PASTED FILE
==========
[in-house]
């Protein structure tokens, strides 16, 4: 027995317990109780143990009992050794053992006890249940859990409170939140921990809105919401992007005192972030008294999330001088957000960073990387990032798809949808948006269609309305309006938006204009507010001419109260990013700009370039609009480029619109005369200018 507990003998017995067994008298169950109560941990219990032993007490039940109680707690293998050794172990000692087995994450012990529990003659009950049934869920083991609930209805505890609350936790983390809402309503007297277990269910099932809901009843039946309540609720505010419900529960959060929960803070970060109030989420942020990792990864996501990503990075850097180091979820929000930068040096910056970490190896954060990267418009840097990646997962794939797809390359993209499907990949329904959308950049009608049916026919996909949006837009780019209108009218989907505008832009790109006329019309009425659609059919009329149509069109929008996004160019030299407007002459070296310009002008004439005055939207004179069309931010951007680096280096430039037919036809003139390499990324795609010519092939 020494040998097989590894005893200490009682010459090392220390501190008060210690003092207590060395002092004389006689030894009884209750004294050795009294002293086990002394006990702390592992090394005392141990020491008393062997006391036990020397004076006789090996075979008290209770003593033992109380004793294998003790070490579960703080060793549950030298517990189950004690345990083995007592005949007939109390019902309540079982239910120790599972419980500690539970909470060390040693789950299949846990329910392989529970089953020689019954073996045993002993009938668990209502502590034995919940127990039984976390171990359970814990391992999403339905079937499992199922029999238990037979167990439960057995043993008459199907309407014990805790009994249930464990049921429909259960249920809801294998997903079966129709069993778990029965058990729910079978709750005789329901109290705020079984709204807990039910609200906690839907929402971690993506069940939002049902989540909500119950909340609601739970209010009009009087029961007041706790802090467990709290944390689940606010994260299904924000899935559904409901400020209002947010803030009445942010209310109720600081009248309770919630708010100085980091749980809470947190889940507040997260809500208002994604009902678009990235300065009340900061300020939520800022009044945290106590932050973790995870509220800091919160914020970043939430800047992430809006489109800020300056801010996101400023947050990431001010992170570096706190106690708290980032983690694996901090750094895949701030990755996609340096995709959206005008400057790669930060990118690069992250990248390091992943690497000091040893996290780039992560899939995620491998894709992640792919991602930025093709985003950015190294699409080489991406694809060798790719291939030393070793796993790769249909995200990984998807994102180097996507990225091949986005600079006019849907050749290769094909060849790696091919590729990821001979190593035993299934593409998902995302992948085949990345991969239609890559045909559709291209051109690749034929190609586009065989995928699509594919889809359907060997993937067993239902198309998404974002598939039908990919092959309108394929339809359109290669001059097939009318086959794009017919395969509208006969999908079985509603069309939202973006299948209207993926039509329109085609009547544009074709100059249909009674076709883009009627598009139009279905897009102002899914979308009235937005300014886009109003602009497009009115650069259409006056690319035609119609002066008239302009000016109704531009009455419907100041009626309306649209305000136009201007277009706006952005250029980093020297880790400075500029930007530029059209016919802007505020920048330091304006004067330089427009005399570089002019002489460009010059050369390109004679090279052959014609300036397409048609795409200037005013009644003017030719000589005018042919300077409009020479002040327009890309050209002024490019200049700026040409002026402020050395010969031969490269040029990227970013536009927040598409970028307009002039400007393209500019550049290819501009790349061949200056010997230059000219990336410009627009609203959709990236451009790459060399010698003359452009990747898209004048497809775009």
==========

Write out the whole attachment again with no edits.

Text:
[in-house]
């Protein structure tokens, strides 16, 4: 027995317990109780143990009992050794053992006890249940859990409170939140921990809105919401992007005192972030008294999330001088957000960073990387990032798809949808948006269609309305309006938006204009507010001419109260990013700009370039609009480029619109005369200018 507990003998017995067994008298169950109560941990219990032993007490039940109680707690293998050794172990000692087995994450012990529990003659009950049934869920083991609930209805505890609350936790983390809402309503007297277990269910099932809901009843039946309540609720505010419900529960959060929960803070970060109030989420942020990792990864996501990503990075850097180091979820929000930068040096910056970490190896954060990267418009840097990646997962794939797809390359993209499907990949329904959308950049009608049916026919996909949006837009780019209108009218989907505008832009790109006329019309009425659609059919009329149509069109929008996004160019030299407007002459070296310009002008004439005055939207004179069309931010951007680096280096430039037919036809003139390499990324795609010519092939 020494040998097989590894005893200490009682010459090392220390501190008060210690003092207590060395002092004389006689030894009884209750004294050795009294002293086990002394006990702390592992090394005392141990020491008393062997006391036990020397004076006789090996075979008290209770003593033992109380004793294998003790070490579960703080060793549950030298517990189950004690345990083995007592005949007939109390019902309540079982239910120790599972419980500690539970909470060390040693789950299949846990329910392989529970089953020689019954073996045993002993009938668990209502502590034995919940127990039984976390171990359970814990391992999403339905079937499992199922029999238990037979167990439960057995043993008459199907309407014990805790009994249930464990049921429909259960249920809801294998997903079966129709069993778990029965058990729910079978709750005789329901109290705020079984709204807990039910609200906690839907929402971690993506069940939002049902989540909500119950909340609601739970209010009009009087029961007041706790802090467990709290944390689940606010994260299904924000899935559904409901400020209002947010803030009445942010209310109720600081009248309770919630708010100085980091749980809470947190889940507040997260809500208002994604009902678009990235300065009340900061300020939520800022009044945290106590932050973790995870509220800091919160914020970043939430800047992430809006489109800020300056801010996101400023947050990431001010992170570096706190106690708290980032983690694996901090750094895949701030990755996609340096995709959206005008400057790669930060990118690069992250990248390091992943690497000091040893996290780039992560899939995620491998894709992640792919991602930025093709985003950015190294699409080489991406694809060798790719291939030393070793796993790769249909995200990984998807994102180097996507990225091949986005600079006019849907050749290769094909060849790696091919590729990821001979190593035993299934593409998902995302992948085949990345991969239609890559045909559709291209051109690749034929190609586009065989995928699509594919889809359907060997993937067993239902198309998404974002598939039908990919092959309108394929339809359109290669001059097939009318086959794009017919395969509208006969999908079985509603069309939202973006299948209207993926039509329109085609009547544009074709100059249909009674076709883009009627598009139009279905897009102002899914979308009235937005300014886009109003602009497009009115650069259409006056690319035609119609002066008239302009000016109704531009009455419907100041009626309306649209305000136009201007277009706006952005250029980093020297880790400075500029930007530029059209016919802007505020920048330091304006004067330089427009005399570089002019002489460009010059050369390109004679090279052959014609300036397409048609795409200037005013009644003017030719000589005018042919300077409009020479002040327009890309050209002024490019200049700026040409002026402020050395010969031969490269040029990227970013536009927040598409970028307009002039400007393209500019550049290819501009790349061949200056010997230059000219990336410009627009609203959709990236451009790459060399010698003359452009990747898209004048497809775009």